Reddit is often called "the front page of the Internet," but for many brands it's remained a no-go zone, given the likelihood of getting flamed or trolled by anonymous users. There's just as much potential on the social platform's forums (called subreddits) to make money and generate influence and goodwill, but it too is fraught with danger.
Maybe all you need is a guide. After just one year of running stealthy Reddit campaigns for tech-minded companies, Brian Swichkow, founder of nascent social-marketing firm Ghost Influence, said he now "gets calls all of the time" from agencies wanting to subcontract his work, which has the potential to quadruple a brand's social impressions. Swichkow said he attracted $500,000 in new business in just a few weeks after a campaign for an unnamed wearables product went viral.
He believes companies should essentially unbrand their marketing on Reddit. (Be sure to check out 5 other tips from Swichkow and his social-guru peers to the right.) "You have to present value to the community in the voice of the community," Swichkow said. "If you don't do that, you will fail. There's no way around it."
The latest example of a marketer who got chewed up on a subreddit occurred on Nov. 10, when REI chief executive Jerry Stritzke took to Reddit's Ask Me Anything forum to humble-brag about giving his 2,000 employees Black Friday off with pay. But former staffers piled on, complaining about the company's hyperfocus on selling memberships. Any good press REI had garnered was then tempered by Reddit.
The retailer, however, seems far from discouraged and may give Reddit another shot. "We are choosing to live our values and push into new territory," said REI spokesperson Bethany Hawley. There's reason to try again. The increasingly popular forum garnered 37 million visitors in October, per comScore—up 86 percent year over year.
Other players that have gotten hammered by Redditors for marketing rather than sparking conversation include Amy's Baking Company and premium pen brand Pilot. "You are not going to go on Reddit and come out of it looking better than when you went in," said one agency head, who spoke on the condition of anonymity after an electronics and retail client performed poorly on Reddit. "It's too risky."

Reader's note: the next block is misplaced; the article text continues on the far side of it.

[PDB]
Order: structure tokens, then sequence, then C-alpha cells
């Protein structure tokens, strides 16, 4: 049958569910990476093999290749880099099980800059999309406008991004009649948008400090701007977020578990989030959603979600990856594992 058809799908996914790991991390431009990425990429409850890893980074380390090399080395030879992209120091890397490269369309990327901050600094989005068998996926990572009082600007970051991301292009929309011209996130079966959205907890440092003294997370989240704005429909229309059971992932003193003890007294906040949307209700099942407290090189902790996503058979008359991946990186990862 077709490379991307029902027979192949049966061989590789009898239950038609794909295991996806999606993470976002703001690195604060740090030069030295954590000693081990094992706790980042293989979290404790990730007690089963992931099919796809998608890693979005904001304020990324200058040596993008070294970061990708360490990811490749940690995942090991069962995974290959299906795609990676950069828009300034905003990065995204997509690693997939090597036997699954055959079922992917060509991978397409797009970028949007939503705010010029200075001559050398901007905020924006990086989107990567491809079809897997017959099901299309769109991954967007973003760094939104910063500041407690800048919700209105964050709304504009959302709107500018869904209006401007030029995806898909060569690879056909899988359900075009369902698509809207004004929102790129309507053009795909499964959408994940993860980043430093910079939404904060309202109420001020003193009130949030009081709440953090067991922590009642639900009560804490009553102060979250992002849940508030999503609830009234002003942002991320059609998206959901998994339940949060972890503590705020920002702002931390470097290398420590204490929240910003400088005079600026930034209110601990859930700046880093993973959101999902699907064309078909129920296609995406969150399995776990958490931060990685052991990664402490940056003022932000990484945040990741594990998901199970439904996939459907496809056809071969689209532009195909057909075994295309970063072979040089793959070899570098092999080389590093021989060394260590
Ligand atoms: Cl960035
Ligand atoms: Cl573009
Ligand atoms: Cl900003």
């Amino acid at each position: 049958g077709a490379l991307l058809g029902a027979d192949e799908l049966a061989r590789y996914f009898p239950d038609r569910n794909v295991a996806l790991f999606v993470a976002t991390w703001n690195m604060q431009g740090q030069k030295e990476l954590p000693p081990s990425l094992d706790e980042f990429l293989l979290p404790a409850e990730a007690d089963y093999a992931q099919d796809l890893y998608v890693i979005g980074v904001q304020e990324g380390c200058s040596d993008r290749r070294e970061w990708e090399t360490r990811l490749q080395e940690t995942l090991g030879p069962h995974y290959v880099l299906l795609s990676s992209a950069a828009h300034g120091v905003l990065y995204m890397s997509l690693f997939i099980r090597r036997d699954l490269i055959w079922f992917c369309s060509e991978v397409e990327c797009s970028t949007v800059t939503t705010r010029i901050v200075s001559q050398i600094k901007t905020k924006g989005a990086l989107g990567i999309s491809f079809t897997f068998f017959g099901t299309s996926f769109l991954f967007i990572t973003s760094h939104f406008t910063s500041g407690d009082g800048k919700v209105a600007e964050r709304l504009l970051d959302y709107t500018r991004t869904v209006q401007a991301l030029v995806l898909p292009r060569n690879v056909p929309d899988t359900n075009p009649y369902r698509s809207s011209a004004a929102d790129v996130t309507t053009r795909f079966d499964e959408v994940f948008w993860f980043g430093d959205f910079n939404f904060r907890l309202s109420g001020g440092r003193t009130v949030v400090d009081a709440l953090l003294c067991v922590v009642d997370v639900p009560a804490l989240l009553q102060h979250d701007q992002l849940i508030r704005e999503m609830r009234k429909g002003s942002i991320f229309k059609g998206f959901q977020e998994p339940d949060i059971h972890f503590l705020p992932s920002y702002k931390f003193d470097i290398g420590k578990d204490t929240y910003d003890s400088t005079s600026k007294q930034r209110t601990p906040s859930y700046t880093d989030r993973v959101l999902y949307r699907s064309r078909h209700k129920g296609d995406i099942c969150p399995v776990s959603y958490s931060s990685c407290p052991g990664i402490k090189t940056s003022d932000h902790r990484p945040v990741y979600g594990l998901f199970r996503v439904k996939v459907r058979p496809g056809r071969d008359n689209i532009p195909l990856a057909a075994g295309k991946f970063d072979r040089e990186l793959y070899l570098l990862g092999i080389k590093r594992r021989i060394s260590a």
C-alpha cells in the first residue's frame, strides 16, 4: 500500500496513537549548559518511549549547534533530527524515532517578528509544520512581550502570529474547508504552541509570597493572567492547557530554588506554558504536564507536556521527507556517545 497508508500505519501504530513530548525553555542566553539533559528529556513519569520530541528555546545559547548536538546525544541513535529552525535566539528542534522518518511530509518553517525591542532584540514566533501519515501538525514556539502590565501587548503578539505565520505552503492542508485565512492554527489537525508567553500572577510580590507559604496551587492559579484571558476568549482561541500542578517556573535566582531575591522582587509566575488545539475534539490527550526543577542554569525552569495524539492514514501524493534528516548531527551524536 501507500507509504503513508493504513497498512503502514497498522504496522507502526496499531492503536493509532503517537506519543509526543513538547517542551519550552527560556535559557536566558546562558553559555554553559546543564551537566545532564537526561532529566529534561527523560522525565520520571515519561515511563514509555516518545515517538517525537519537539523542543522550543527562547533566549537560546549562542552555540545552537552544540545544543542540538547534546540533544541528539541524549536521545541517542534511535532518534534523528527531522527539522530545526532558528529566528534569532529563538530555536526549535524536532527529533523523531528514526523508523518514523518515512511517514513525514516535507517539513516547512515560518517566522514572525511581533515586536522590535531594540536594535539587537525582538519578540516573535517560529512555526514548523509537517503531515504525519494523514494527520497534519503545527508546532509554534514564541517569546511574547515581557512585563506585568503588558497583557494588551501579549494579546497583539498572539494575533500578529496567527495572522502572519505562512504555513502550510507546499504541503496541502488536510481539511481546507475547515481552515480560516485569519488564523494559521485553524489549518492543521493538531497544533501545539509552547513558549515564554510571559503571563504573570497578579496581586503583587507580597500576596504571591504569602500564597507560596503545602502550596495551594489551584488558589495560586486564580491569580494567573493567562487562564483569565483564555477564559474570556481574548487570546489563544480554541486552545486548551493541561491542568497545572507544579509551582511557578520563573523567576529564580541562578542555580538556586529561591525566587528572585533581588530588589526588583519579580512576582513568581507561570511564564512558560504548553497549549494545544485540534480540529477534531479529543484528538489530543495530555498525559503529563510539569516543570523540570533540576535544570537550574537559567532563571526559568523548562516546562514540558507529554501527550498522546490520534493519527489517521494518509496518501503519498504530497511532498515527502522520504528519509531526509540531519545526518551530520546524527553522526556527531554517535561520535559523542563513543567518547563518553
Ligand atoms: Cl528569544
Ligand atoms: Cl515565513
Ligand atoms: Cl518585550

Here's how risky it is: Swichkow and other agency reps declined to name any of their clients, for fear of blowing their covers and putting them in the crosshairs of reactionary Redditors (not to mention scare off future business from brands that want to stay completely on the down low). Brands must walk on proverbial eggshells during and after a campaign, hoping that the virtual pitchforks and torches never scare them off the message.
"REI is a great example," said Scott Davis, chief growth officer for consultancy Prophet. "Two weeks ago, I would have said it would be perfect to jump onto Reddit to have an open conversation because of the brand's [positive reputation among consumers]. But you saw what happened, and that is the reality of Reddit—the conversation can take you in a million different directions."
That said, when content works there, it can be among the most effective social tools out there. E-commerce startup Beardbrand is making $120,000 a month via its Reddit marketing, a much greater impact on its revenue than efforts seeded on Facebook and Twitter.
HD camera maker GoPro has found its own type of success on Reddit. "Most of [our] threads are positive forums ranging from highly sophisticated exchanges between professional filmmakers to enthusiasts sharing tips and tricks with new users," said Kelly Baker, marketing rep for GoPro.
Swichkow explained his theory behind the successful examples: "Because users find the information in such an intimate environment—subreddits can consist of small groups—they are much more likely to adopt the info as their own. They'll then carry the idea as their own to Facebook, Twitter and the bar. So landing something on Reddit is huge for a brand because you capture these advocates."
For marketers, the bottom line is don't turn those friends into enemies.
This story first appeared in the Nov. 30 issue of Adweek magazine. Click here to subscribe.